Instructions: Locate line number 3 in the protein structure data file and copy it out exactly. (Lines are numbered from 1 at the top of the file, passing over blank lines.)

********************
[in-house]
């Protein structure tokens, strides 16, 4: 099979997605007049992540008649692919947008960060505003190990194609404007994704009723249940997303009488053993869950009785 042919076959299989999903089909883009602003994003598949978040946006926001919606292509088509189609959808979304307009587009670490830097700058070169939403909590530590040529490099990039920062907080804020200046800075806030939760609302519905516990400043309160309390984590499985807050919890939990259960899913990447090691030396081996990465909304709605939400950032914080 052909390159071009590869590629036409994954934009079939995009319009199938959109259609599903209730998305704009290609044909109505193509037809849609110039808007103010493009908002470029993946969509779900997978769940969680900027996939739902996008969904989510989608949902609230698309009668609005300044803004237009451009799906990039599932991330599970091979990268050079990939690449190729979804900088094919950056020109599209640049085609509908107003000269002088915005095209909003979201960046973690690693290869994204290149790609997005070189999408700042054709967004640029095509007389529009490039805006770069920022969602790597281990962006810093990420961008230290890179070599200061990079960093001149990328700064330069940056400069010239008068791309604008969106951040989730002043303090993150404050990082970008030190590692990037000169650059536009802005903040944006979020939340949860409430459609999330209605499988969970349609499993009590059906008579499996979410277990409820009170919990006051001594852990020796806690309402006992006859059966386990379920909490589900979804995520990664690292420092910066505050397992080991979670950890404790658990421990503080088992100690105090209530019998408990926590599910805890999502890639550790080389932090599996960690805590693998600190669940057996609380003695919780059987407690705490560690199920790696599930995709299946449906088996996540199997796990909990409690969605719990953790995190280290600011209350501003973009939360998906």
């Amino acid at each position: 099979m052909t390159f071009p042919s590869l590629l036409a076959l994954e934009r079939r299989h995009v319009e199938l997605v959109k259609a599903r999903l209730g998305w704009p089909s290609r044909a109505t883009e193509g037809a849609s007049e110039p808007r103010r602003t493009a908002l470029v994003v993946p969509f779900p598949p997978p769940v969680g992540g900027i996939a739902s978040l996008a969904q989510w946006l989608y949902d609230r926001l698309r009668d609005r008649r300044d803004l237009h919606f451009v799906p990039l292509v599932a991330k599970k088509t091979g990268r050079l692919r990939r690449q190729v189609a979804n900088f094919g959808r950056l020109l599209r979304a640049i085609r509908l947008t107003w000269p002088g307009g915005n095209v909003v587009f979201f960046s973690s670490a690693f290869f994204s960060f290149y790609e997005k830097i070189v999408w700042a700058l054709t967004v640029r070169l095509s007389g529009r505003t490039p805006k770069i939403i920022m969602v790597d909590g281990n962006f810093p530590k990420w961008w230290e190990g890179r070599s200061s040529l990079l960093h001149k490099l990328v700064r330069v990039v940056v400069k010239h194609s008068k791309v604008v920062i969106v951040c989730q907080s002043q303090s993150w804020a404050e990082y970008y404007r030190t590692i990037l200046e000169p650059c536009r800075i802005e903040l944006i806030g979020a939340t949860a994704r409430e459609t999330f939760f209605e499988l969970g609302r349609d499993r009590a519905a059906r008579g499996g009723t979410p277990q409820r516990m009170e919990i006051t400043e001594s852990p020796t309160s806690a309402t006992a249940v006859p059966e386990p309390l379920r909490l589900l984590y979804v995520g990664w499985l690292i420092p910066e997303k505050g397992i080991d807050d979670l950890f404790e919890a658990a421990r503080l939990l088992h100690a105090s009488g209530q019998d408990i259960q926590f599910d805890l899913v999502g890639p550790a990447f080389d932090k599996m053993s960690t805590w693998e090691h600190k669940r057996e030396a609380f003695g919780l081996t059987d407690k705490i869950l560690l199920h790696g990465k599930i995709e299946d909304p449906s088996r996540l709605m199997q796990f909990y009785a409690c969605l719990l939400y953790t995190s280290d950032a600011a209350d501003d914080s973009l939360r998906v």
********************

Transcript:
């Amino acid at each position: 099979m052909t390159f071009p042919s590869l590629l036409a076959l994954e934009r079939r299989h995009v319009e199938l997605v959109k259609a599903r999903l209730g998305w704009p089909s290609r044909a109505t883009e193509g037809a849609s007049e110039p808007r103010r602003t493009a908002l470029v994003v993946p969509f779900p598949p997978p769940v969680g992540g900027i996939a739902s978040l996008a969904q989510w946006l989608y949902d609230r926001l698309r009668d609005r008649r300044d803004l237009h919606f451009v799906p990039l292509v599932a991330k599970k088509t091979g990268r050079l692919r990939r690449q190729v189609a979804n900088f094919g959808r950056l020109l599209r979304a640049i085609r509908l947008t107003w000269p002088g307009g915005n095209v909003v587009f979201f960046s973690s670490a690693f290869f994204s960060f290149y790609e997005k830097i070189v999408w700042a700058l054709t967004v640029r070169l095509s007389g529009r505003t490039p805006k770069i939403i920022m969602v790597d909590g281990n962006f810093p530590k990420w961008w230290e190990g890179r070599s200061s040529l990079l960093h001149k490099l990328v700064r330069v990039v940056v400069k010239h194609s008068k791309v604008v920062i969106v951040c989730q907080s002043q303090s993150w804020a404050e990082y970008y404007r030190t590692i990037l200046e000169p650059c536009r800075i802005e903040l944006i806030g979020a939340t949860a994704r409430e459609t999330f939760f209605e499988l969970g609302r349609d499993r009590a519905a059906r008579g499996g009723t979410p277990q409820r516990m009170e919990i006051t400043e001594s852990p020796t309160s806690a309402t006992a249940v006859p059966e386990p309390l379920r909490l589900l984590y979804v995520g990664w499985l690292i420092p910066e997303k505050g397992i080991d807050d979670l950890f404790e919890a658990a421990r503080l939990l088992h100690a105090s009488g209530q019998d408990i259960q926590f599910d805890l899913v999502g890639p550790a990447f080389d932090k599996m053993s960690t805590w693998e090691h600190k669940r057996e030396a609380f003695g919780l081996t059987d407690k705490i869950l560690l199920h790696g990465k599930i995709e299946d909304p449906s088996r996540l709605m199997q796990f909990y009785a409690c969605l719990l939400y953790t995190s280290d950032a600011a209350d501003d914080s973009l939360r998906v």